On my first day as a staff assistant for a local CPA firm, a partner asked me to accompany him on the first day of audit fieldwork for a small client. Upon arrival, the partner directed me to a conference room as he gathered bank statements, a general ledger and supporting journals. Depositing the records in front of me and walking out the door, he directed me to do a “proof of cash for the year.” When he returned several hours later, I was still searching the records for that proof of cash! Yes, I’d passed Auditing 101 in college, but I had no idea what I was supposed to do!
Many accountants remember the pain of their early years working for a CPA firm. For most entry-level accountants, many days were spent inspecting purchases or sales documents, footing client records and schedules and performing endless account analysis, to name a few of the more exciting assignments! While it was sometimes hard to stay alert and awake while performing these tasks, most accountants recognize these first assignments as the foundation of an effective and efficient audit.
Effective in-charge accountants and engagement leaders recognize the importance of on-the-job training, particularly during the planning phase of an engagement. Like any other resource, staff personnel require an investment of time and dollars to produce a profit. Effective staff development cannot occur on a hit or miss basis. It requires a structured introduction of skills corresponding with personnel needs at various levels, on-the-job application of the new skills, immediate appraisal of the results and regular counseling for long-range growth. Staff personnel will develop and grow in proportion to the effectiveness of their leadership, and so will a CPA firm!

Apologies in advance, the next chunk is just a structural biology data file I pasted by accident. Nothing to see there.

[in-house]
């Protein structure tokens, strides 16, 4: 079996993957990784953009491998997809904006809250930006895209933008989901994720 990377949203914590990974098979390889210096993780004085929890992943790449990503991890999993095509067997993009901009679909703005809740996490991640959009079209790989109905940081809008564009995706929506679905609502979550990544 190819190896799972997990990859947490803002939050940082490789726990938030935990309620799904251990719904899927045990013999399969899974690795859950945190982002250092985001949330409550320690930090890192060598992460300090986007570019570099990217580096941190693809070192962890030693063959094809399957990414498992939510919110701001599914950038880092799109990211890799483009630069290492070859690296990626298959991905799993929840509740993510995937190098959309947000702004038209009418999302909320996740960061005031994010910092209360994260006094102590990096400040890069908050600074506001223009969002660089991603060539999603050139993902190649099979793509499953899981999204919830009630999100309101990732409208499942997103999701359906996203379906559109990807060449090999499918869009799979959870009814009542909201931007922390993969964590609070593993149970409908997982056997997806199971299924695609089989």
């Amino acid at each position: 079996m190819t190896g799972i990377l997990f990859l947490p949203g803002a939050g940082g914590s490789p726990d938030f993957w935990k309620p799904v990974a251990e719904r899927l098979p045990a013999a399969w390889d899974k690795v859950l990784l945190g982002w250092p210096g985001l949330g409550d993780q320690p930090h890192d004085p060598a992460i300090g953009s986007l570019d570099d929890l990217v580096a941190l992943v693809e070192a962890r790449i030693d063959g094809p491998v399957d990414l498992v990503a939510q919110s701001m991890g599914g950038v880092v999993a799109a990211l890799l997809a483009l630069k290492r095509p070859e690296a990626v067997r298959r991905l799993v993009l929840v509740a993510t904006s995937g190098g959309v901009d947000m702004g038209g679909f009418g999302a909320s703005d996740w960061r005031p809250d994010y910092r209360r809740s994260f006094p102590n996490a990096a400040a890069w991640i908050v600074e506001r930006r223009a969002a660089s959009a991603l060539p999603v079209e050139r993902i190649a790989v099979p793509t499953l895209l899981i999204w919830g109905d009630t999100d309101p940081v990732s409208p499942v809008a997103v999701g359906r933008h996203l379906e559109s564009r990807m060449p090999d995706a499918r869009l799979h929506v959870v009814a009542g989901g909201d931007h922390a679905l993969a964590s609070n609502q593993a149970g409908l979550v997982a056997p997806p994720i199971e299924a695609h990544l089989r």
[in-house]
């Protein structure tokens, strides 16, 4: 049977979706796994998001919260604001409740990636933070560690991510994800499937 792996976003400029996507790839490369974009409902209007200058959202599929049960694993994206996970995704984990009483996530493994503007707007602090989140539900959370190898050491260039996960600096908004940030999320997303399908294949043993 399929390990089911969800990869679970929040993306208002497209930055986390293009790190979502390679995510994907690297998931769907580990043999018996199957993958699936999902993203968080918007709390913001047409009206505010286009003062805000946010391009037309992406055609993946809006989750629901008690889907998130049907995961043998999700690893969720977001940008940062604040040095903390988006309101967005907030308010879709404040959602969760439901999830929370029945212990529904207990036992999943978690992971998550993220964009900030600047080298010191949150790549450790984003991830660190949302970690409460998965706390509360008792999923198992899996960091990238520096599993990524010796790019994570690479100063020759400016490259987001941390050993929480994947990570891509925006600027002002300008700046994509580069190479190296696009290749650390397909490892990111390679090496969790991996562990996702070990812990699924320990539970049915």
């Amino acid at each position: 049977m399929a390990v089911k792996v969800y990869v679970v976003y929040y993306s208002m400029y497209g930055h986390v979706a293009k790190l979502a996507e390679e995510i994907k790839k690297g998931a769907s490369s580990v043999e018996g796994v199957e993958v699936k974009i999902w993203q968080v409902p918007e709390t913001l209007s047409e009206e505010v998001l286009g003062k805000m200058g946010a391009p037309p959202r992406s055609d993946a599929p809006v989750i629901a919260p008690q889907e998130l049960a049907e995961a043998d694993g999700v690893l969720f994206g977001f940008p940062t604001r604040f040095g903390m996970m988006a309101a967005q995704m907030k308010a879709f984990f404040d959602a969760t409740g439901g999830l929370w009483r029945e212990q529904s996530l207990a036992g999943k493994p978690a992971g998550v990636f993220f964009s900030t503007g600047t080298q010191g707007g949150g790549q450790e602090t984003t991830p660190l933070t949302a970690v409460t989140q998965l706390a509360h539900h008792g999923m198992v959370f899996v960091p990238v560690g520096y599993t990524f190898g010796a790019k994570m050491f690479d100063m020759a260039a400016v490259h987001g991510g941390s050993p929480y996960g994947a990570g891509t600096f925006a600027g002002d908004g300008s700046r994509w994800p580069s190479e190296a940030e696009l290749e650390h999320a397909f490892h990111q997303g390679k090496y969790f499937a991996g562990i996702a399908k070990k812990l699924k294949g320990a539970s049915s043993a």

Pre-engagement OJT activities:
On-the-job training begins with the assignment of staff personnel to the engagement. The staff person's capabilities should first be considered in relation to the size, complexity and anticipated work assignments of the engagement. As discussed in SQCS No. 7 and SAS No. 107, audit responses to risks of material misstatements at the financial statement level include either assigning an appropriately experienced person or providing more supervision for inexperienced persons. Once assigned to the engagement, the staff person should be utilized to take best advantage of previous work experience and, at the same time, to allow opportunities for working in areas new to the staff person.
A pre-engagement planning meeting is required by the risk assessment standards. Attended by all engagement personnel, this meeting should also serve to familiarize staff persons with the client and with their audit responsibilities. A tour of the client's facilities to meet key personnel and observe operations should be scheduled either before or after this meeting to further orient staff personnel.
These preparatory activities set the stage for effective and efficient performance of audit assignments. In future blogs, I’ll discuss how to effectively and efficiently audit material financial statement classifications.
My Basic Staff Training Series and my Entry-Level Training Series of live and on-demand webcasts address these and other practical audit issues. You can download syllabuses and register by clicking on the applicable box on the left side of my home page at www.cpafirmsupport.com.